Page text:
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Divorce Counsel

Divorce Counsel

In hindsight, people who have been divorced can usually offer advice on how a lawyer helped or hurt their case. If thinking about divorce, it is important you understand up front the need for good legal counsel for any family law matter.

Divorce is the process of dissolving the legal relationship between you and your spouse. While you do not need to hire an attorney, the decisions you make during divorce impact your life far into the future. Before you are granted a divorce, you must resolve issues with your spouse concerning property, finances, support and children.

Experienced attorneys who handle family law are seasoned litigators who understand contract law, property division, the rights of mothers and fathers, child custody and the civil and sometimes criminal court system. Choosing the right counsel has a tremendous impact on the outcome of your case and your fortunes down the road. So what do you need?  Consider these points:

  • Experience: Retain an attorney who practices solely in family law. Even if your friend the personal injury attorney is willing to help you out, ask for a referral instead.
  • Ability: Even simple, amicable divorces can turn into bitter high conflict cases. High conflict cases give divorce a bad name, so make sure you have aggressive counsel willing to protect your rights.
  • Forum: Choosing an attorney unafraid to mediate or litigate gives you options for handling your case, whichever way it turns.

Heading for Divorce: Three Tips To Consider

It is easy to make small mistakes that have a big impact during divorce. When thinking about divorce, skilled legal counsel helps you anticipate problems that could dim a bright post-divorce future.

If the health of your marital relationship is uncertain, consider these tips:

  1. Financial literacy: If you suspect your spouse is thinking of divorce—or if you are—get a good understanding of your financial situation. Know where and how your wealth is held. Make copies of important documents and tax returns. If you are not familiar with the finances, review account statements to ensure unexplained sums were not transferred out of investment or other accounts.
  2. Keep conflict low: Lower conflict divorces cost less in time and money. Mediation is a terrific avenue toward divorce for couples who can still work together for their common good.
  3. Loose lips: If your spouse makes an informal promise that sounds too good to be true at the outset of divorce, it probably is. Do not agree to conditions proposed by a spouse without speaking with an attorney, especially if there seems to be a threat involved. Before, during and after a contested divorce, be careful about what you say to mutual friends and what you write in an email or on social media websites.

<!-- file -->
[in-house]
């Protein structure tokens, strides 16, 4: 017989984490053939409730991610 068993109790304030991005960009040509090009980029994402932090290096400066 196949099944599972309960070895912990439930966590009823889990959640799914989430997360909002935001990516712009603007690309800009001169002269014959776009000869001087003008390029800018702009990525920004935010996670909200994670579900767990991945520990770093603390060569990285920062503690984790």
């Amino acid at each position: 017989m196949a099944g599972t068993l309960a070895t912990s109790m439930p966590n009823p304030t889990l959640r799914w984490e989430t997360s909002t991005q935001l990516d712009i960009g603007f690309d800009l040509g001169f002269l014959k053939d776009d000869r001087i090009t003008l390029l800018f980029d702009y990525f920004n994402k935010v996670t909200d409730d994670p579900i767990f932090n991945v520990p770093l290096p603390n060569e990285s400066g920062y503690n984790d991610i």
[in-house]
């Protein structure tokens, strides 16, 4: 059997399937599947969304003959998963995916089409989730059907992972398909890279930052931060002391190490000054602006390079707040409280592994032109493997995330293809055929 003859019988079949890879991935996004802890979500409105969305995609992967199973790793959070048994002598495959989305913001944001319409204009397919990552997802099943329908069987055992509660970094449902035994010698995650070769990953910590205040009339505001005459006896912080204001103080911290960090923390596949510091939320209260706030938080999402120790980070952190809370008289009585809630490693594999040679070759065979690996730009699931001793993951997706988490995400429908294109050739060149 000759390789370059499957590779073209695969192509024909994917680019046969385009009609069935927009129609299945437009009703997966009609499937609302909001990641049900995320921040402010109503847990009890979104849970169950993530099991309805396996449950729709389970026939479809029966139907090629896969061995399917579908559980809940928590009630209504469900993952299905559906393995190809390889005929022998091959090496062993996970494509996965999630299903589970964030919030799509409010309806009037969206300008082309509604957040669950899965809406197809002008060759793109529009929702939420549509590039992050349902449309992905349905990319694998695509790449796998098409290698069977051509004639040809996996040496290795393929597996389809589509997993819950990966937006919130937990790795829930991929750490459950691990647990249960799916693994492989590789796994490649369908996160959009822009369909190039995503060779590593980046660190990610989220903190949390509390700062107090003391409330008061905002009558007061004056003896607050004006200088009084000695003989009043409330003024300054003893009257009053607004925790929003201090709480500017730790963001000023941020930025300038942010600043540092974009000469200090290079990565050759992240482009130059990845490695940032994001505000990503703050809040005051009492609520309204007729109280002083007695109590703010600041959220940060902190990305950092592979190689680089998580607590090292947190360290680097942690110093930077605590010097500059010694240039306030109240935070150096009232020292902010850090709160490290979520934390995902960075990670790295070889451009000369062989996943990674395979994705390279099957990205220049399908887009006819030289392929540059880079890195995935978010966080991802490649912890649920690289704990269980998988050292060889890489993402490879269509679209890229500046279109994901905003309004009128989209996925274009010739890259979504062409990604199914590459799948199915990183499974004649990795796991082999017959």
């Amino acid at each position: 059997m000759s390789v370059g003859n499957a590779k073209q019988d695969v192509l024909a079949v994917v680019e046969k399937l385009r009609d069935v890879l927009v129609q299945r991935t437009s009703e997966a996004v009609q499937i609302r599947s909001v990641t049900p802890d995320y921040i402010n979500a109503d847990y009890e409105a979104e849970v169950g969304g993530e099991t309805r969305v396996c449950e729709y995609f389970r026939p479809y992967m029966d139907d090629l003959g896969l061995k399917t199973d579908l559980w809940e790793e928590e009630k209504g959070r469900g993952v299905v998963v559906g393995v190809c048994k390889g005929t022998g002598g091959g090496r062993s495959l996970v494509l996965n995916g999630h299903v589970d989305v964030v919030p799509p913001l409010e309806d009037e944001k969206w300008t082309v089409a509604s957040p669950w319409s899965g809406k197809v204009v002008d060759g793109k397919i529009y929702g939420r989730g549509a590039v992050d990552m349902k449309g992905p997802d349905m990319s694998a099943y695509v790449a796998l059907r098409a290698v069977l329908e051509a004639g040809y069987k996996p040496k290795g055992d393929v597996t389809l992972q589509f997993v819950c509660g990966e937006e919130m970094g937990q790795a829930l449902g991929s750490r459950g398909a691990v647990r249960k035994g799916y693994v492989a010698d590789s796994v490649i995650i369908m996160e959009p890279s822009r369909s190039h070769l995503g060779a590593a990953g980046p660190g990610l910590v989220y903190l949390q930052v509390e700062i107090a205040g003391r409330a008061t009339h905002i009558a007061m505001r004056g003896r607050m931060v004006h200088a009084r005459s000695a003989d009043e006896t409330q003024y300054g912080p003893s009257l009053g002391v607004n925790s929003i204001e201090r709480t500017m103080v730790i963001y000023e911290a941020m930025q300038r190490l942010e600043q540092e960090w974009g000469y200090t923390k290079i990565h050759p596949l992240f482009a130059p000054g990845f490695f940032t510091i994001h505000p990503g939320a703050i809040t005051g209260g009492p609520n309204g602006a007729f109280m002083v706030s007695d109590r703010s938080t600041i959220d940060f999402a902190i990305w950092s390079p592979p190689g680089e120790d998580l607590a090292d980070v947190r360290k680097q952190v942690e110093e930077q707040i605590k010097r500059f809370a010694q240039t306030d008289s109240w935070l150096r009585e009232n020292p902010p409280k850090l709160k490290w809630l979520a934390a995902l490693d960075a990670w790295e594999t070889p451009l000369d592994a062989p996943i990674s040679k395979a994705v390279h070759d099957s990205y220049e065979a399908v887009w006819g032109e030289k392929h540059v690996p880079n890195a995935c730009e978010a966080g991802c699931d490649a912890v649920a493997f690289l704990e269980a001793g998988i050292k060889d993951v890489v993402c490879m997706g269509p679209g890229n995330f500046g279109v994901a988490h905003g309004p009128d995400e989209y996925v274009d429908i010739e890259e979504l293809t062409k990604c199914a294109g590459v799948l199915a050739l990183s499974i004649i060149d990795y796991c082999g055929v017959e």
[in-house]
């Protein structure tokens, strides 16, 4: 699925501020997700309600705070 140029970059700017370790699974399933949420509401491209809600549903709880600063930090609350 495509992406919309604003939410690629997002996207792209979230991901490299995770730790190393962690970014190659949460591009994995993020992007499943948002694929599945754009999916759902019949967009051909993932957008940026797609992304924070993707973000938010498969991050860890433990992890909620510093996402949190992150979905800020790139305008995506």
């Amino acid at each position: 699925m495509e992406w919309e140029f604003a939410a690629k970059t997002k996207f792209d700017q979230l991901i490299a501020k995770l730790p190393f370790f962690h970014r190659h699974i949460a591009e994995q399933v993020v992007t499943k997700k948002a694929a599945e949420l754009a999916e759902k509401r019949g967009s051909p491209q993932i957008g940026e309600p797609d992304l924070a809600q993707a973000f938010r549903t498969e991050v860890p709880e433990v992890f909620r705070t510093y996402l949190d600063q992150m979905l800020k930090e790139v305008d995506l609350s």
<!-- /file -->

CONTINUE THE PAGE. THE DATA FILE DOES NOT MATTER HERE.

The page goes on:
Updating Your Estate Plan After Your Divorce

If you’ve been through a contested divorce, you’ve already fought to hold onto your separate property and a fair portion of your marital estate. So why let your estate plan give it all back to your ex? That’s what could happen if you don’t review your testamentary documents and financial products that list your beneficiaries.

After divorce, you need to revise your will for a couple of reasons. First, you might not have retained ownership of all the property that’s listed. You can’t give away what you don’t own. But more importantly, your ex-spouse is probably first and foremost among your beneficiaries. If something should happen to you before you revise your will, your worldly wealth may be headed toward the person you least want to get it.

Now, take a look at your financial instruments. The insurance policies, annuities, brokerage accounts and bank accounts you held onto almost certainly have a beneficiary listed. Upon your passing, those instruments transfer automatically to the named beneficiary, who is most likely your ex-spouse.

And what about your retirement plan? If you were the primary earner in your marriage, the court probably severed your qualified plan – 401(k) or IRA – with a qualified domestic relations order (QDRO). But if you were part of a two-career household, your retirement accounts could still be intact. If so, they no doubt name your ex as the beneficiary.

Finally, did you create a trust to hold any of your separate property? Take a look at the named beneficiary there. If it’s a revocable trust, you can amend it, naming someone else. If it is an irrevocable trust, you will need the beneficiary’s permission to make that change. If you didn’t bring that up with your ex during your divorce, good luck handling it now.

Free Consultation with Divorce Lawyer in Utah

If you have a question about divorce law or if you need to start or defend against a divorce case in Utah call Ascent Law at (801) 676-5506. We will help you.

Michael R. Anderson, JD

Ascent Law LLC
8833 S. Redwood Road, Suite C
West Jordan, Utah
84088 United States

Telephone: (801) 676-5506